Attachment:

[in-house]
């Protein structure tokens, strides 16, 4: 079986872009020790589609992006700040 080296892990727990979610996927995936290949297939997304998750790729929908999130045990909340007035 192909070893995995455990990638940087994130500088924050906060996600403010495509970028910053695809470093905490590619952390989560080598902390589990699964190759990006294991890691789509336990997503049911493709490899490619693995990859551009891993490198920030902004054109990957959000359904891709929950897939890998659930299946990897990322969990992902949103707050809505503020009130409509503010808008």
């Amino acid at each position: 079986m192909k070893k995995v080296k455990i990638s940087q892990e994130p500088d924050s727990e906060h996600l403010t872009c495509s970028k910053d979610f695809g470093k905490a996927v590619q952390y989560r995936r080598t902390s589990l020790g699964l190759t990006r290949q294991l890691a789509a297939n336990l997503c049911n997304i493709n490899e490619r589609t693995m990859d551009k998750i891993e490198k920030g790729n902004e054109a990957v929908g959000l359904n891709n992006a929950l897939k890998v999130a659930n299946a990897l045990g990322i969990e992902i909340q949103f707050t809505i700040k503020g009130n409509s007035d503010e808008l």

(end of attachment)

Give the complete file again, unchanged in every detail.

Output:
[in-house]
């Protein structure tokens, strides 16, 4: 079986872009020790589609992006700040 080296892990727990979610996927995936290949297939997304998750790729929908999130045990909340007035 192909070893995995455990990638940087994130500088924050906060996600403010495509970028910053695809470093905490590619952390989560080598902390589990699964190759990006294991890691789509336990997503049911493709490899490619693995990859551009891993490198920030902004054109990957959000359904891709929950897939890998659930299946990897990322969990992902949103707050809505503020009130409509503010808008």
């Amino acid at each position: 079986m192909k070893k995995v080296k455990i990638s940087q892990e994130p500088d924050s727990e906060h996600l403010t872009c495509s970028k910053d979610f695809g470093k905490a996927v590619q952390y989560r995936r080598t902390s589990l020790g699964l190759t990006r290949q294991l890691a789509a297939n336990l997503c049911n997304i493709n490899e490619r589609t693995m990859d551009k998750i891993e490198k920030g790729n902004e054109a990957v929908g959000l359904n891709n992006a929950l897939k890998v999130a659930n299946a990897l045990g990322i969990e992902i909340q949103f707050t809505i700040k503020g009130n409509s007035d503010e808008l």